Norway Explained For Members

The things you won't see in Norway that are common elsewhere

Robin-Ivan Capar
Robin-Ivan Capar - [email protected]
The things you won't see in Norway that are common elsewhere
The Local has compiled a list of five things you might find noticeably – and somewhat oddly – missing from Norway's society and day-to-day life. Photo by Diana Mishchenko on Unsplash

When you move to (or visit) a new country, you almost inevitably encounter a bit of culture shock - or, at the very least, some surprising social norms and experiences.


Moving to Norway – or just visiting it as a tourist – offers no shortage of incredible sights and experiences that you'll struggle to find anywhere else.

However, among these features lie several elements of European urban life that are conspicuously absent from life in Norway, drawing curious glances from visitors accustomed to their presence elsewhere.

With that in mind, The Local has compiled a list of things you might find noticeably – and somewhat oddly – missing from day-to-day life in Norway.

A (mostly) cashless society

In a world where cash is king, many newcomers to Norway remain baffled by the apparent absence of cash in everyday transactions.

In most Norwegian cities, it's not uncommon for people to see entire months pass without a single physical coin or banknote changing hands.

Instead, most people use electronic payment methods such as the widespread Vipps e-payment app, mobile payments, and contactless cards, effectively rendering cash obsolete in many scenarios.

Ordering takeout? There's Vipps.

Going shopping? You pay via card.

Paying the mortgage rate? Online banking.

Donating at church? Vipps again.

As Håkon Fyhn, an associate professor at NTNU who researches robotisation, digitisation, and automation, told The Local in a recent interview, Norwegian society is characterised by a high level of trust in government and banks, so people don't use cash because they trust digital money.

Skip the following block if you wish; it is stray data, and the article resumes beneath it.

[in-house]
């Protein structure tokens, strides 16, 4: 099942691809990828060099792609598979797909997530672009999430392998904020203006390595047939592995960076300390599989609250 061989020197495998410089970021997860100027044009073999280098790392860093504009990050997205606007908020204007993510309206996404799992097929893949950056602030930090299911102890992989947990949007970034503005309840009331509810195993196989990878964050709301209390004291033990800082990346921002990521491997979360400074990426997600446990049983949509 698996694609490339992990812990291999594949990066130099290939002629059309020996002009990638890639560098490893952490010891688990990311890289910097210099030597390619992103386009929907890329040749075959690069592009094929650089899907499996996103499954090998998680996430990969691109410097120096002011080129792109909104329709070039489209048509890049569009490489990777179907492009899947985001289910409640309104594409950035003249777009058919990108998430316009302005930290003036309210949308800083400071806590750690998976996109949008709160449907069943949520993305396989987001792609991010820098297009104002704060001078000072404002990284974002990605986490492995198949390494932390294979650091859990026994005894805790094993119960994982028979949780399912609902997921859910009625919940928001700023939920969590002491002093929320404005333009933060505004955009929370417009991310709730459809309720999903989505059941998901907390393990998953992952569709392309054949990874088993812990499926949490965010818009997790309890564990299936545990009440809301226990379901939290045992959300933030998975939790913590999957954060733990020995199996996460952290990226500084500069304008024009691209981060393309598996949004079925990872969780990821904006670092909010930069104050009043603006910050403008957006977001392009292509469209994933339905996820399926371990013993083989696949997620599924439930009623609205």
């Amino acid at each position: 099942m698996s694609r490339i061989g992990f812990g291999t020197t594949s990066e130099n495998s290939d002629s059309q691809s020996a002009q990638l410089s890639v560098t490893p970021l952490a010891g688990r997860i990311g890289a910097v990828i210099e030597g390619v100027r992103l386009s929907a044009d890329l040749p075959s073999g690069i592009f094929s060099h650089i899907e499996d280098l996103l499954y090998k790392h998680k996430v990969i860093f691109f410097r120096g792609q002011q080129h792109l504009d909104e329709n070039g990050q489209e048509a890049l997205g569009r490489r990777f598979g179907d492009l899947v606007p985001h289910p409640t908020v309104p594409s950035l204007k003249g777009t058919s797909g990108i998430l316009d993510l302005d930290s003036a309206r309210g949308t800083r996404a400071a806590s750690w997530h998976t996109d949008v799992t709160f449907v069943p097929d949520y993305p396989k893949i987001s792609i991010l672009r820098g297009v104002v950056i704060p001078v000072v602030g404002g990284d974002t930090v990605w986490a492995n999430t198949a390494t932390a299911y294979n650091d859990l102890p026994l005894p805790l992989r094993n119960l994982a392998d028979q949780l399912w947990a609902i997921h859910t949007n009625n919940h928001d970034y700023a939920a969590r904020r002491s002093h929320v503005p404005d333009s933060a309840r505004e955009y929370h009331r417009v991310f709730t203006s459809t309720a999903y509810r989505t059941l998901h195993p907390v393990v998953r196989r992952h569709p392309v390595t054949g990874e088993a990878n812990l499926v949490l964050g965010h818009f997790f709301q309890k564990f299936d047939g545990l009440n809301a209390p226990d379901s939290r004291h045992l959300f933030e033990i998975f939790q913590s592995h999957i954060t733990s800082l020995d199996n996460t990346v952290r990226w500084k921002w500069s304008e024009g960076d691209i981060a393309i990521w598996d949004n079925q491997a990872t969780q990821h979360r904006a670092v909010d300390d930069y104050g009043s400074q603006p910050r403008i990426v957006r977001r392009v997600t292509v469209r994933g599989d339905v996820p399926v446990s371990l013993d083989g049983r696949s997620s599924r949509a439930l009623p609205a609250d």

EXPLAINED: The pros and cons of Norway going cashless

"The short answer is that for most people in Norway, there are now digital alternatives that are more convenient to use and readily available - notably credit cards (on plastic or phone) and Vipps (a Norwegian phone-based money transfer service) for small and medium exchanges," he said.


Homeless people in Norway

Wandering the streets of most of Norway's cities, you'll likely notice the absence of a demographic that tends to be, unfortunately, quite present in urban landscapes in Europe – homeless people.

Homelessness has significantly declined in Norway since 2012, with numbers halving, according to recent data.

This reduction can be attributed to a concerted strategy that emphasises the development of housing and support services, alongside the cultivation of expertise in addressing homelessness, as reported in a 2022 article by Husbanken Norway.

Efforts have been particularly targeted at vulnerable groups within the housing market, with a specific focus on families with children and people grappling with substance abuse and mental health issues.

According to a national survey on homelessness in Norway conducted in 2020, the total number of homeless people was 3,325.